As we move out of winter into early spring we need to take note of the changes in the growth habits of our plants and what we need to do in preparation for summer. It has not been that cold this year so many plants continued to grow throughout the winter months. Indicator plants always tell you that springs is on its way such as the flowering of the Blood Lily, Scadoxus puniceus which tells the people living in the rural areas to start planting there summer crops. The new leaves on many of the deciduous trees as mentioned earlier in my article which appear once the days get longer and the days warmer. We did have quite a burst of rain a few weeks ago which gave those dormant buds a nudge to say hey wake up, time to produce new leaves. Most plants will flower first before pushing new leaves. Rothmania globosa has the common name of September bells as it produces white bell shaped flowers in September. I visited Kirstenbosch National Botanical Garden a week ago in Cape Town and it is incredible to see many plants such as the Proteacea family all pushing flower buds. Birds and bees dance around intoxicated with all the choice for nectar and it is just fun to sit and watch so many plants coming into flower or in flower. But all plants need water and I cannot emphasize enough the importance of preserving water and not just wasting it. Unless we have a water source that is free such as a river that runs through our garden or access to a natural spring, gardening as we know it will have to change. More water wise plants like Aloes and succulents that survive under the most difficult of conditions. I am guilty of watering my garden as I have too many delicate plants that require water. My wife Pamela gives me a hard time about watering too much and she is right. I have sections in my garden that over the next season will be converted into a water wise garden. Let’s all hope we have a good rainy season in Kwazulu Natal and other parts of South Africa this coming summer that are suffering from this crippling drought.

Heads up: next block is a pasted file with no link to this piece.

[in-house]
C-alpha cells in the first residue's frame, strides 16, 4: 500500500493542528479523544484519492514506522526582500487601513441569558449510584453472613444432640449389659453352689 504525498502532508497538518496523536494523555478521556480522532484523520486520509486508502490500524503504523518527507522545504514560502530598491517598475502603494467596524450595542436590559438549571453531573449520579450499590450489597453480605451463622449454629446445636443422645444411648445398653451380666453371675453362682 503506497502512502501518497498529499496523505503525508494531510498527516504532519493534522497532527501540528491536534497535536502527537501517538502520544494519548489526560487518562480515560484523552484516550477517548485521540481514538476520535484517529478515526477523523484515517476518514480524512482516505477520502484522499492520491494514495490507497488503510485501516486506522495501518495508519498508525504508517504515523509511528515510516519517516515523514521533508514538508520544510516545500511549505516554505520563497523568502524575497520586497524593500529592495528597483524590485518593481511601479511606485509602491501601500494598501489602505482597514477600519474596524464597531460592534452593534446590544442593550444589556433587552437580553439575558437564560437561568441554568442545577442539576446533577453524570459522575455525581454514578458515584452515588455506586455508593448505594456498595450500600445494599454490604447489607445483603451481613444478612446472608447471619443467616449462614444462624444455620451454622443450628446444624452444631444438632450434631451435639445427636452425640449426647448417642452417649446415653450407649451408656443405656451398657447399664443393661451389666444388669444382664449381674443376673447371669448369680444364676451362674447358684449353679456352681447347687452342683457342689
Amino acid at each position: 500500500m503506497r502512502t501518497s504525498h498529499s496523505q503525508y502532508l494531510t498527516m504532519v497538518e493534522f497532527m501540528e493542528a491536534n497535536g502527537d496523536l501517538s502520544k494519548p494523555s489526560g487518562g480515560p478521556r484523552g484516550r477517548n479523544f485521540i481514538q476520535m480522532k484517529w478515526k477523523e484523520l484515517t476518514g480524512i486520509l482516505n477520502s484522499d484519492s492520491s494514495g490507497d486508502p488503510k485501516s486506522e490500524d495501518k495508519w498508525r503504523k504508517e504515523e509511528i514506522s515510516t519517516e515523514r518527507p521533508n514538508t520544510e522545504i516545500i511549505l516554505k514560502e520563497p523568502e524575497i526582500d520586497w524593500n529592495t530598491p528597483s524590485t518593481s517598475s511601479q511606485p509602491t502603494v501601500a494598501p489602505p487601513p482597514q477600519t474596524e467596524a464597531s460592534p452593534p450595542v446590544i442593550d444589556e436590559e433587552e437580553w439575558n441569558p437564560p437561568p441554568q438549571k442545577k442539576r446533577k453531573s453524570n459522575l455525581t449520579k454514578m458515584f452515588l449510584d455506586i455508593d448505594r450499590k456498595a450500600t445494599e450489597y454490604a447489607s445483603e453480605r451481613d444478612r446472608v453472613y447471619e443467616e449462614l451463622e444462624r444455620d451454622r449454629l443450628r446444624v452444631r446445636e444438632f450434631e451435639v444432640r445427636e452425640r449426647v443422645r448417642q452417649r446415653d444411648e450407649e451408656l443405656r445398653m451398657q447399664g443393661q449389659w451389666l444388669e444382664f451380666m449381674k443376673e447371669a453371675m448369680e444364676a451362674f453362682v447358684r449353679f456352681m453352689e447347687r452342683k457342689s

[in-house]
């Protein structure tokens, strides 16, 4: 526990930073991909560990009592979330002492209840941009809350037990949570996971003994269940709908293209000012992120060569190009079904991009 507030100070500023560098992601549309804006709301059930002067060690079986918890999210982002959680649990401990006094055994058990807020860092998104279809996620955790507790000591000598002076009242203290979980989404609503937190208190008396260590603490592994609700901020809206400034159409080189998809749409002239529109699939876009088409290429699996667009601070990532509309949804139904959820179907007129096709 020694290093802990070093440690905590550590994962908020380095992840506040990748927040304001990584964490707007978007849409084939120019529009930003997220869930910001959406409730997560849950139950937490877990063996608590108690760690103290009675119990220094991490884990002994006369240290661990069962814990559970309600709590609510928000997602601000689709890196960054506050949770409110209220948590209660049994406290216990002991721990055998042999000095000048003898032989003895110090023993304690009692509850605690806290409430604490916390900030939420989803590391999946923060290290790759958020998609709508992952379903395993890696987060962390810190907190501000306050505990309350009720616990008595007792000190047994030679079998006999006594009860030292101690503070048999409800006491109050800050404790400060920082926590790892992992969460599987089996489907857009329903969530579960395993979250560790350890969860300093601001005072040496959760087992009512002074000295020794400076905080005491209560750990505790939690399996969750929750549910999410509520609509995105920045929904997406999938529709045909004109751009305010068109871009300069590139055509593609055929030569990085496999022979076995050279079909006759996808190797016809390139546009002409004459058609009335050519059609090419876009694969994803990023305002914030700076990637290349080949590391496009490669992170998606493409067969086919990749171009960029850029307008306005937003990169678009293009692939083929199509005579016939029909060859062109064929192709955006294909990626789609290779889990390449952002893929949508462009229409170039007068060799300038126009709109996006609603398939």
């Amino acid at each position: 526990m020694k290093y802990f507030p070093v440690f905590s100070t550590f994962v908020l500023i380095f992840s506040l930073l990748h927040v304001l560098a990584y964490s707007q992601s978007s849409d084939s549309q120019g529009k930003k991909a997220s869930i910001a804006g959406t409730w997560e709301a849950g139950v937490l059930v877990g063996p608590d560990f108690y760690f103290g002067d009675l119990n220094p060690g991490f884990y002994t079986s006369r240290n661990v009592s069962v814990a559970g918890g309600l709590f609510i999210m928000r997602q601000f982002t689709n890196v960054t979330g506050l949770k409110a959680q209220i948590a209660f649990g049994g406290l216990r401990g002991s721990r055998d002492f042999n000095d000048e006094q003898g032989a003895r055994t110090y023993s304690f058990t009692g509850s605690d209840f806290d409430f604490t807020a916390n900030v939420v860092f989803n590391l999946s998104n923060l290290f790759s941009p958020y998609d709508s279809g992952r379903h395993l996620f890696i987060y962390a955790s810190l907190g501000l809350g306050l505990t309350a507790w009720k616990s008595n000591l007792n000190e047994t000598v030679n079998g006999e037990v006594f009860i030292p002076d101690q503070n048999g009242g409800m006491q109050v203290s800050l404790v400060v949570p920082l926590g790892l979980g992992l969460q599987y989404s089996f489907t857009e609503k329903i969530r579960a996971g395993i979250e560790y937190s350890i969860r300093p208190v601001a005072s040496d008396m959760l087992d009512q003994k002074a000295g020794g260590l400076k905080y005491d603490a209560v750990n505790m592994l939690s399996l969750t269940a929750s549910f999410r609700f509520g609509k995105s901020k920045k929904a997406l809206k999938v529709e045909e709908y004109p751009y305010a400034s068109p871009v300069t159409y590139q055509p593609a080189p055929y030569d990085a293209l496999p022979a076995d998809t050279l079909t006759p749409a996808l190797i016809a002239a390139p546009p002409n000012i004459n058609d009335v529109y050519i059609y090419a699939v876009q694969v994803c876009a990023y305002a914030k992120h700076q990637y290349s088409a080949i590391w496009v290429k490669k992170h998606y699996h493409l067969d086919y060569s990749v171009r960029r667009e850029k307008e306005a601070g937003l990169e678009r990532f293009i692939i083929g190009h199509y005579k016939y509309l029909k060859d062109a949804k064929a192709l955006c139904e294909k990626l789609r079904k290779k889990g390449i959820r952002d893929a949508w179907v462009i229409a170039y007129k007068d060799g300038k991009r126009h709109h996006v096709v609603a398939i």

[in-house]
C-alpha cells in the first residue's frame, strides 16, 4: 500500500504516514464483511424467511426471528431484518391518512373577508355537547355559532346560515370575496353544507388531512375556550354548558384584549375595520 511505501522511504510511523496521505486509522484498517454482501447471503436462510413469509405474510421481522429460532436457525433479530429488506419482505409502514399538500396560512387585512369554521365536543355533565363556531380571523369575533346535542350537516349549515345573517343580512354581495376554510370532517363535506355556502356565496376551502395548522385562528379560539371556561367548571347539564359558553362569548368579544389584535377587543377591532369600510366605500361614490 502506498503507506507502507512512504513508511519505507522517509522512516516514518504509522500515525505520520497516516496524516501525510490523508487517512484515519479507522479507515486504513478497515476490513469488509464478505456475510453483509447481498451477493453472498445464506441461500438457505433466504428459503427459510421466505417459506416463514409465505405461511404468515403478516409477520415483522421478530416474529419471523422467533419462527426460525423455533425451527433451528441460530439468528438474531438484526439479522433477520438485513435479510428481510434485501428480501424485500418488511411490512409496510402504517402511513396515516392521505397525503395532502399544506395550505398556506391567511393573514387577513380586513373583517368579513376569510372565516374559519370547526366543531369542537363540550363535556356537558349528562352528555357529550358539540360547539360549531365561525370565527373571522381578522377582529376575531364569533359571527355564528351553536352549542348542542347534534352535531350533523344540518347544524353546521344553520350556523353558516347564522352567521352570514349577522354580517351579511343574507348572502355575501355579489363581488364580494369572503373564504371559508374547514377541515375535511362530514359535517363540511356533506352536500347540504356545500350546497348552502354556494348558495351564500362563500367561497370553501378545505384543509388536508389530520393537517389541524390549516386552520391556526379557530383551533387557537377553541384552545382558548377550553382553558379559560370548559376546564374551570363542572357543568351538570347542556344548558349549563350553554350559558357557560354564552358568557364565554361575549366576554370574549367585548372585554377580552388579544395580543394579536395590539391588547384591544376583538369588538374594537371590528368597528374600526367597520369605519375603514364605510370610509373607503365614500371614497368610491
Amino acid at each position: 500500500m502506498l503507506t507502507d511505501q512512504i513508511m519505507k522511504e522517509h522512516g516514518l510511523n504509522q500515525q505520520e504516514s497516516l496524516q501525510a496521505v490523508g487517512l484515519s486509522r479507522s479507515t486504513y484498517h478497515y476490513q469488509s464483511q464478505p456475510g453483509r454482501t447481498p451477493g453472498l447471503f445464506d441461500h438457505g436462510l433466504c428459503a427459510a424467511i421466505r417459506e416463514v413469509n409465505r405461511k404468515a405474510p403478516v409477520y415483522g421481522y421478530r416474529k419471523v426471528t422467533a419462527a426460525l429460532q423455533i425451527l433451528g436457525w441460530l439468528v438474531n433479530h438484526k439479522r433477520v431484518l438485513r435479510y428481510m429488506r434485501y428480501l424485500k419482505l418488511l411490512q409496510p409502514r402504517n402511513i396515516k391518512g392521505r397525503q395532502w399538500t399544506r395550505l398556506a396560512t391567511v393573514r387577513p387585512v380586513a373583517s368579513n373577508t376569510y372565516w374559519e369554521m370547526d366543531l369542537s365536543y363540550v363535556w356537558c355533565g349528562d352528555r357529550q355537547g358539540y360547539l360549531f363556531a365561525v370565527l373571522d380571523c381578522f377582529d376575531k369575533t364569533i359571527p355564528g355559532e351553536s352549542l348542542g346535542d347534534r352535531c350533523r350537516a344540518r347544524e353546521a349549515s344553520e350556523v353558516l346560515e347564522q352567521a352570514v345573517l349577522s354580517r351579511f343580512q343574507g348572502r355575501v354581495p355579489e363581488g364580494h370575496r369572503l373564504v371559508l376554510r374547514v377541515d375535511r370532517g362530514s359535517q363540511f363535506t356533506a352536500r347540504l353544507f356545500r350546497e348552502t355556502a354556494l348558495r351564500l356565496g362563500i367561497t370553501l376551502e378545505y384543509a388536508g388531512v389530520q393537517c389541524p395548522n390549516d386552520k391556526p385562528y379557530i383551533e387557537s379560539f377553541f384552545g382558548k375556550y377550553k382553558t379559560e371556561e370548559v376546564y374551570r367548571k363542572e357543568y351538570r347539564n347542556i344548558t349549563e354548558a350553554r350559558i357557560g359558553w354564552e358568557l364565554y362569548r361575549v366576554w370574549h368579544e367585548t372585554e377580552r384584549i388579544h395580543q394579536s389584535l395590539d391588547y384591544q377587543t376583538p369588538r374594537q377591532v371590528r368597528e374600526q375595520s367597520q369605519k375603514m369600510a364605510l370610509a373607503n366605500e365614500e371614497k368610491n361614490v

Things to do this month: